In the event that the wire rope is an ordinary standard wire rope, the flared-out components of the rope material may be either strands or single wires.
In the event that the wire rope is a cable laid rope, the flared-out components of the rope material are the strands of the ropes of which the rope is composed.
Further according to the present invention there is provided a flemish eye device comprising a rope, a loop formation of rope material on an end of the rope and including a terminal length of the rope material extending along the rope, a sleeve enclosing the terminal length of rope material, and an anchoring material hardened in situ the sleeve, characterised in that a portion of the sleeve adjacent to the loop encloses rope material of terminal length engaging the rope and a portion of the sleeve remote from the loop encloses laterally spread components of the terminal length.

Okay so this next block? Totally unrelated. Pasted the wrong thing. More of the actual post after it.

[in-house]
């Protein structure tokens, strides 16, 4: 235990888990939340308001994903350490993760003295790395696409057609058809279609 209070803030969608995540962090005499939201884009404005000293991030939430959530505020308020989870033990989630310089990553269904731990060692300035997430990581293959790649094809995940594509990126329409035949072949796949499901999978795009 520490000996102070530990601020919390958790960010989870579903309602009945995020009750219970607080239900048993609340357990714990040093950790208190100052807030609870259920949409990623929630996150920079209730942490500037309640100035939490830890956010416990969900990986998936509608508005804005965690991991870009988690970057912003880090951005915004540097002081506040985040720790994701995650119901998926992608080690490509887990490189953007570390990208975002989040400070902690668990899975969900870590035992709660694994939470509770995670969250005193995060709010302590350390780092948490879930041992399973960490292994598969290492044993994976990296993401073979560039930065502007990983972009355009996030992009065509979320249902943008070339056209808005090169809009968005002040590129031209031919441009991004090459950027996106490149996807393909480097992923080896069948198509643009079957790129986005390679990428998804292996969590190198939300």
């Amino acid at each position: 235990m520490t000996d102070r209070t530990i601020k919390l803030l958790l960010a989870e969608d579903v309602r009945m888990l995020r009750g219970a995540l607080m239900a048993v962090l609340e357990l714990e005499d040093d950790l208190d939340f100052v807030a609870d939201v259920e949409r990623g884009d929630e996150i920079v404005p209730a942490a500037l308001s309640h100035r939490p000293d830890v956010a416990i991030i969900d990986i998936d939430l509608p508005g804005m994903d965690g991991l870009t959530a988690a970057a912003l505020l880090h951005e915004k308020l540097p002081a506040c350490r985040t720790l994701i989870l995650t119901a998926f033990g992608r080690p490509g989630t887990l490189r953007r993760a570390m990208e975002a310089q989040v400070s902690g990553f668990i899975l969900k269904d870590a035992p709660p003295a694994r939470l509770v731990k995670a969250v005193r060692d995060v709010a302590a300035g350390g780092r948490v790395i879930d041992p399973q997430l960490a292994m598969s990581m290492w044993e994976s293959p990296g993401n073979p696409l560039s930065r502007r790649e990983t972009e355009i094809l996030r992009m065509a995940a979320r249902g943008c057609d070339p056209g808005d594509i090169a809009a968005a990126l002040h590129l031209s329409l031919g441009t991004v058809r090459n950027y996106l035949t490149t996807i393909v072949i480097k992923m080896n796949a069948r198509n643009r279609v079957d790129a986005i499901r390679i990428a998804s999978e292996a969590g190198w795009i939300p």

An embodiment of the invention will now be described by way of example with reference to the accompanying drawings in which:
FIGS. 1 to 3 are fragmentary sectional views illustrating steps in the production of a flemish eye at an end of a stranded wire rope.
FIG. 4 is an enlarged fragmentary view of the eye anchorage of FIG. 3.
FIG. 5 is an enlarged cross-sectional view on the line V--V of FIG. 4.
FIG. 6 is an enlarged cross-sectional view on the line VI--VI of FIG. 4.
FIG. 7 shows a modification of the eye anchorage of FIG. 4.
Referring to the drawing: